Limits...
Retrobulbar hematoma from warfarin toxicity and the limitations of bedside ocular sonography.

Thompson D, Stanescu C, Pryor P, Laselle B - West J Emerg Med (2010)

Bottom Line: The following case describes a 26-year-old female who presented to the emergency department with a nontrauamtic retrobulbar hematoma associated with warfarin toxicity.The application and limitations of focused bedside ocular sonography for this condition are discussed.

View Article: PubMed Central - PubMed

Affiliation: Department of Emergency Medicine, Madigan Army Medical Center, Tacoma, WA.

ABSTRACT
The following case describes a 26-year-old female who presented to the emergency department with a nontrauamtic retrobulbar hematoma associated with warfarin toxicity. The application and limitations of focused bedside ocular sonography for this condition are discussed.

No MeSH data available.


Related in: MedlinePlus

Ultrasound images of left (symptomatic), which failed to demonstrate a hyperechoic fluid collection in the retro-ocular region & right (asymptomatic) orbits.
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f1-wjem-11-208: Ultrasound images of left (symptomatic), which failed to demonstrate a hyperechoic fluid collection in the retro-ocular region & right (asymptomatic) orbits.

Mentions: The physical exam was remarkable for slight left eye proptosis, left periorbital edema without evidence of trauma and an inferiorly displaced left gaze. Extraocular movements of the left eye were limited in attempted rightward gaze. Visual acuity seemed unchanged, as demonstrated by correct finger counting at four feet (the patient did not wear her contact lenses during the evaluation). Visual fields were intact. Intraocular pressure (IOP) was 30 mm Hg on the left, and 18mm Hg on the right. A focused bedside ocular ultrasound (Figure 1) was performed by an emergency ultrasound fellow. The ultrasound fellow had previously performed approximately 500 bedside ultrasound examinations and 15 ocular ultrasound evaluations. The findings of this examination were documented in real-time as: “compared to the asymptomatic eye there is evidence of slight proptosis and slight fullness of the soft-tissue in the retro-orbital region. There is no clear evidence of RBH, vitreous hemorrhage or retinal detachment.” Non-contrast head computed tomography (CT), obtained approximately 45 minutes after the bedside ultrasound, demonstrated a large left RBH with associated proptosis (Figure 2). No repeat ultrasound examination was performed following the head CT.


Retrobulbar hematoma from warfarin toxicity and the limitations of bedside ocular sonography.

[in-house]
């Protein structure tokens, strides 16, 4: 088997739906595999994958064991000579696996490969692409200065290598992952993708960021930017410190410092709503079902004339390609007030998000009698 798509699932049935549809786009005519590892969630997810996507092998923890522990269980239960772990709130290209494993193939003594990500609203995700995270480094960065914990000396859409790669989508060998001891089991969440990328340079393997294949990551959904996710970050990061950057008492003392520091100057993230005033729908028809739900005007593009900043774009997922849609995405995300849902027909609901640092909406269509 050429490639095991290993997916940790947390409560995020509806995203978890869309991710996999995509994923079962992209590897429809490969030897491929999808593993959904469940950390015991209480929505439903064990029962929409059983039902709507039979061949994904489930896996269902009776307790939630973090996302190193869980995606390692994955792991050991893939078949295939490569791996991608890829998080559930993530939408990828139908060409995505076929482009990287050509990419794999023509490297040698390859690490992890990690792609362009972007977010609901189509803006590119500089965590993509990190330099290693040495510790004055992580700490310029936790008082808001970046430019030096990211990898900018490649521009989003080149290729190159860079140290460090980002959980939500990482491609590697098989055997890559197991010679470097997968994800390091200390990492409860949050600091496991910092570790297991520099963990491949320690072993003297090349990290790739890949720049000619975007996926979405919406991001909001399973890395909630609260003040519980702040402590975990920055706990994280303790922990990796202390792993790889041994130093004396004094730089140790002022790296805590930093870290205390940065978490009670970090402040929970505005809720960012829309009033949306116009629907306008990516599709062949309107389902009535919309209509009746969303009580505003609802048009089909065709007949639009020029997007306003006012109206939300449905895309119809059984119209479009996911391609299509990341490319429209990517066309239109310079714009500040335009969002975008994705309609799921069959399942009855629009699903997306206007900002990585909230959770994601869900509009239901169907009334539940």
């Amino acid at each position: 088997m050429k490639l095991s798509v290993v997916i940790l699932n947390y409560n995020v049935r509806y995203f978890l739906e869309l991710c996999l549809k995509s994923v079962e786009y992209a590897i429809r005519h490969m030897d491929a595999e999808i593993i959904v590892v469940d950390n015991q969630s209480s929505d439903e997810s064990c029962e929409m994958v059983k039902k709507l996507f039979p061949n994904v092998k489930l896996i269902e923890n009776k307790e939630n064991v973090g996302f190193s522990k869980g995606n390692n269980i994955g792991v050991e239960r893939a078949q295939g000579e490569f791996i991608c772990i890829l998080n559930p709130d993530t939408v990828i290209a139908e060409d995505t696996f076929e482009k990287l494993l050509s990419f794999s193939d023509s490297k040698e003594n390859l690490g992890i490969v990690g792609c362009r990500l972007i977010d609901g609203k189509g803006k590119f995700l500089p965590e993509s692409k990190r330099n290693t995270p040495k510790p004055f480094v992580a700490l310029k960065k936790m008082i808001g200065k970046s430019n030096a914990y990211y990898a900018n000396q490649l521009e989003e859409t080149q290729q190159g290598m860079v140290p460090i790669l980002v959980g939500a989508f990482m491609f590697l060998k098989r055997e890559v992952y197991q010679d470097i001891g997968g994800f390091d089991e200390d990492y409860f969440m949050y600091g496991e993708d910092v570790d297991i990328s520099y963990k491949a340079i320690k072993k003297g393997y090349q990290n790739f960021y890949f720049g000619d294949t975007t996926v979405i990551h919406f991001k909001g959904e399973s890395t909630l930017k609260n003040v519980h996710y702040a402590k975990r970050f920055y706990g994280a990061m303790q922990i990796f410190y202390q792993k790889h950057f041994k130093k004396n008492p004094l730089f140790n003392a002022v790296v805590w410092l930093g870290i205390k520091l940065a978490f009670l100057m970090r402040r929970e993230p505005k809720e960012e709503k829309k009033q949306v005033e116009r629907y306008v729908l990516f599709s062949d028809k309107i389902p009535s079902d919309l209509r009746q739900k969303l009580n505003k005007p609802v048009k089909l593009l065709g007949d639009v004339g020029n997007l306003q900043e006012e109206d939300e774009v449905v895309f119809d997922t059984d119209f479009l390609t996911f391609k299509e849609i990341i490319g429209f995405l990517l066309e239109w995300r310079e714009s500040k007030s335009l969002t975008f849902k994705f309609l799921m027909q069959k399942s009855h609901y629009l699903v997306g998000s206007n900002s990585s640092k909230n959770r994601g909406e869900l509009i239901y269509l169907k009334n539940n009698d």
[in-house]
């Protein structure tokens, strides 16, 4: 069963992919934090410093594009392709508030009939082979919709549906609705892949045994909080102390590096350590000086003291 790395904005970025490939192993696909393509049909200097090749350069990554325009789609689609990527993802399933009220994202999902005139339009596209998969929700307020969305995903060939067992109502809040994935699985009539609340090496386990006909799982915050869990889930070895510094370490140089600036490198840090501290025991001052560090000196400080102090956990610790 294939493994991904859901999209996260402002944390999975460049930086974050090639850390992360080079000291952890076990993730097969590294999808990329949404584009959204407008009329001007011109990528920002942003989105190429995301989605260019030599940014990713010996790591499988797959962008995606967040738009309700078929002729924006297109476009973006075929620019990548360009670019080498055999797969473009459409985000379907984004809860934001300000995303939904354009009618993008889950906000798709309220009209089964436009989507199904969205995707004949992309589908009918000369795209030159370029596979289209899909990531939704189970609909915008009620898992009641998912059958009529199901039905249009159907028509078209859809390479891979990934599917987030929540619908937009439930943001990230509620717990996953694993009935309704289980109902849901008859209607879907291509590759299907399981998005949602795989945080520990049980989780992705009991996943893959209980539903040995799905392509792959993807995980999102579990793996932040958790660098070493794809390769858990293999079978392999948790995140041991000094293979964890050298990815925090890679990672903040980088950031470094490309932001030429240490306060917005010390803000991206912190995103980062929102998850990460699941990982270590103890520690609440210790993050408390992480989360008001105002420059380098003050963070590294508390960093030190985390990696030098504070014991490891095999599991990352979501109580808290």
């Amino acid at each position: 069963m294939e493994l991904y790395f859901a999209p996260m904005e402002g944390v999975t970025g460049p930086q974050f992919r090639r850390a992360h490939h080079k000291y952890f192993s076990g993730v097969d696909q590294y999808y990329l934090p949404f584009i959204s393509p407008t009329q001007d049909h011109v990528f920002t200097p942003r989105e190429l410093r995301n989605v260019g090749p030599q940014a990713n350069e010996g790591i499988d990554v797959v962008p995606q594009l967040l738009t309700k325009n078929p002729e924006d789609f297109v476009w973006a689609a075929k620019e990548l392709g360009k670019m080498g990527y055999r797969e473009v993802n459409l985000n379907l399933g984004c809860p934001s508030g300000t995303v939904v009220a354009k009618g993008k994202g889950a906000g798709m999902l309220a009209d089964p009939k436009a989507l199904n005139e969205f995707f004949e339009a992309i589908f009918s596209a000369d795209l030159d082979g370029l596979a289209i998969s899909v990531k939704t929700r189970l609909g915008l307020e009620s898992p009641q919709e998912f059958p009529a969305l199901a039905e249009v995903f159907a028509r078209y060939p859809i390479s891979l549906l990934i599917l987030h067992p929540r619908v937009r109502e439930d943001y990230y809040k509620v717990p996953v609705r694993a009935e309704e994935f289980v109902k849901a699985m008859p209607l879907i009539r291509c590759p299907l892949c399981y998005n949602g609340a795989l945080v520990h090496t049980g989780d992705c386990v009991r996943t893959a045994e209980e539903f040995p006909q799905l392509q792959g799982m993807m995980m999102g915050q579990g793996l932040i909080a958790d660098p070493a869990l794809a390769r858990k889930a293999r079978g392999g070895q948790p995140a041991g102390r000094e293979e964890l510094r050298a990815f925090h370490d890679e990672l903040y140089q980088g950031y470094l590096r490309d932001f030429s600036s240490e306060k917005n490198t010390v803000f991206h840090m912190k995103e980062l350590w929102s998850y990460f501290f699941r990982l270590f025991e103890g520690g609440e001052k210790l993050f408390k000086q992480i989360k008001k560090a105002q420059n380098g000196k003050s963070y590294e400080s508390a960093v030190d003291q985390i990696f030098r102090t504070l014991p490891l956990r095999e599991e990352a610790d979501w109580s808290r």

Thompson D, Stanescu C, Pryor P, Laselle B - West J Emerg Med (2010)

Ultrasound images of left (symptomatic), which failed to demonstrate a hyperechoic fluid collection in the retro-ocular region & right (asymptomatic) orbits.
© Copyright Policy - open-access
Related In: Results  -  Collection

License 1 - License 2
Show All Figures
getmorefigures.php?uid=PMC2908661&req=5

f1-wjem-11-208: Ultrasound images of left (symptomatic), which failed to demonstrate a hyperechoic fluid collection in the retro-ocular region & right (asymptomatic) orbits.
Mentions: The physical exam was remarkable for slight left eye proptosis, left periorbital edema without evidence of trauma and an inferiorly displaced left gaze. Extraocular movements of the left eye were limited in attempted rightward gaze. Visual acuity seemed unchanged, as demonstrated by correct finger counting at four feet (the patient did not wear her contact lenses during the evaluation). Visual fields were intact. Intraocular pressure (IOP) was 30 mm Hg on the left, and 18mm Hg on the right. A focused bedside ocular ultrasound (Figure 1) was performed by an emergency ultrasound fellow. The ultrasound fellow had previously performed approximately 500 bedside ultrasound examinations and 15 ocular ultrasound evaluations. The findings of this examination were documented in real-time as: “compared to the asymptomatic eye there is evidence of slight proptosis and slight fullness of the soft-tissue in the retro-orbital region. There is no clear evidence of RBH, vitreous hemorrhage or retinal detachment.” Non-contrast head computed tomography (CT), obtained approximately 45 minutes after the bedside ultrasound, demonstrated a large left RBH with associated proptosis (Figure 2). No repeat ultrasound examination was performed following the head CT.

Bottom Line: The following case describes a 26-year-old female who presented to the emergency department with a nontrauamtic retrobulbar hematoma associated with warfarin toxicity.The application and limitations of focused bedside ocular sonography for this condition are discussed.

View Article: PubMed Central - PubMed

Affiliation: Department of Emergency Medicine, Madigan Army Medical Center, Tacoma, WA.

ABSTRACT
The following case describes a 26-year-old female who presented to the emergency department with a nontrauamtic retrobulbar hematoma associated with warfarin toxicity. The application and limitations of focused bedside ocular sonography for this condition are discussed.

No MeSH data available.


Related in: MedlinePlus